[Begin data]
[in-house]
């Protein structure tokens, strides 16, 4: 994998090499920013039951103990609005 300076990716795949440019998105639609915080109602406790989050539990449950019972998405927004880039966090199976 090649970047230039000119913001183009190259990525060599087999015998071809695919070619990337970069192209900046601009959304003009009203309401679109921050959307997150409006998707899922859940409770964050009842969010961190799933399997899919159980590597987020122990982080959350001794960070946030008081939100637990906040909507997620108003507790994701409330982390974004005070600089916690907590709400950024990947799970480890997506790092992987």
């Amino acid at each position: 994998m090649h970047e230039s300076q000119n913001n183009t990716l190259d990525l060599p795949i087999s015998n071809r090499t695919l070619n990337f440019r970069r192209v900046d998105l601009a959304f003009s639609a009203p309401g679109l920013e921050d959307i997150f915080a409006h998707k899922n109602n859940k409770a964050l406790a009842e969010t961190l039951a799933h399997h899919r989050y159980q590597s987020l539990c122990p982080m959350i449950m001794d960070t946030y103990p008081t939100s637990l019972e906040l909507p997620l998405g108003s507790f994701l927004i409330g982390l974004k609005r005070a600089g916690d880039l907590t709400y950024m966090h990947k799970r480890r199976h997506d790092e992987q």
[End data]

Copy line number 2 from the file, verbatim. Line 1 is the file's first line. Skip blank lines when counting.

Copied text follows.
């Protein structure tokens, strides 16, 4: 994998090499920013039951103990609005 300076990716795949440019998105639609915080109602406790989050539990449950019972998405927004880039966090199976 090649970047230039000119913001183009190259990525060599087999015998071809695919070619990337970069192209900046601009959304003009009203309401679109921050959307997150409006998707899922859940409770964050009842969010961190799933399997899919159980590597987020122990982080959350001794960070946030008081939100637990906040909507997620108003507790994701409330982390974004005070600089916690907590709400950024990947799970480890997506790092992987």